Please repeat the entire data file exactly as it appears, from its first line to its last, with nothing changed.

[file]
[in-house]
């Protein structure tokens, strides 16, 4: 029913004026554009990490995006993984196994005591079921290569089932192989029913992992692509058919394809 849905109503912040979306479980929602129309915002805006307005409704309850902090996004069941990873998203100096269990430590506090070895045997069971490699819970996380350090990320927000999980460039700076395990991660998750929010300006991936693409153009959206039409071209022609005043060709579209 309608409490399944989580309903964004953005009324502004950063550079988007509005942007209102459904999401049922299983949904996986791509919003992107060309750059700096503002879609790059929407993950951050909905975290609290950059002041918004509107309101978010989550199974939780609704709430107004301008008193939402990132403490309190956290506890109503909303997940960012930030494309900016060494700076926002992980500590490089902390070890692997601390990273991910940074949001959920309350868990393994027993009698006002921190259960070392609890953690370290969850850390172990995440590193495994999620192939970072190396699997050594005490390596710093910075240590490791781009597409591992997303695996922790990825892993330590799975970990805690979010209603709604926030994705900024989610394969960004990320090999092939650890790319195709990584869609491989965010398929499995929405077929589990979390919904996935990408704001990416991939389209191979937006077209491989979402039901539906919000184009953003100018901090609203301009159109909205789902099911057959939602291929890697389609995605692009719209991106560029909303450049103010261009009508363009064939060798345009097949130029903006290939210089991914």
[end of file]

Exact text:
[in-house]
């Protein structure tokens, strides 16, 4: 029913004026554009990490995006993984196994005591079921290569089932192989029913992992692509058919394809 849905109503912040979306479980929602129309915002805006307005409704309850902090996004069941990873998203100096269990430590506090070895045997069971490699819970996380350090990320927000999980460039700076395990991660998750929010300006991936693409153009959206039409071209022609005043060709579209 309608409490399944989580309903964004953005009324502004950063550079988007509005942007209102459904999401049922299983949904996986791509919003992107060309750059700096503002879609790059929407993950951050909905975290609290950059002041918004509107309101978010989550199974939780609704709430107004301008008193939402990132403490309190956290506890109503909303997940960012930030494309900016060494700076926002992980500590490089902390070890692997601390990273991910940074949001959920309350868990393994027993009698006002921190259960070392609890953690370290969850850390172990995440590193495994999620192939970072190396699997050594005490390596710093910075240590490791781009597409591992997303695996922790990825892993330590799975970990805690979010209603709604926030994705900024989610394969960004990320090999092939650890790319195709990584869609491989965010398929499995929405077929589990979390919904996935990408704001990416991939389209191979937006077209491989979402039901539906919000184009953003100018901090609203301009159109909205789902099911057959939602291929890697389609995605692009719209991106560029909303450049103010261009009508363009064939060798345009097949130029903006290939210089991914």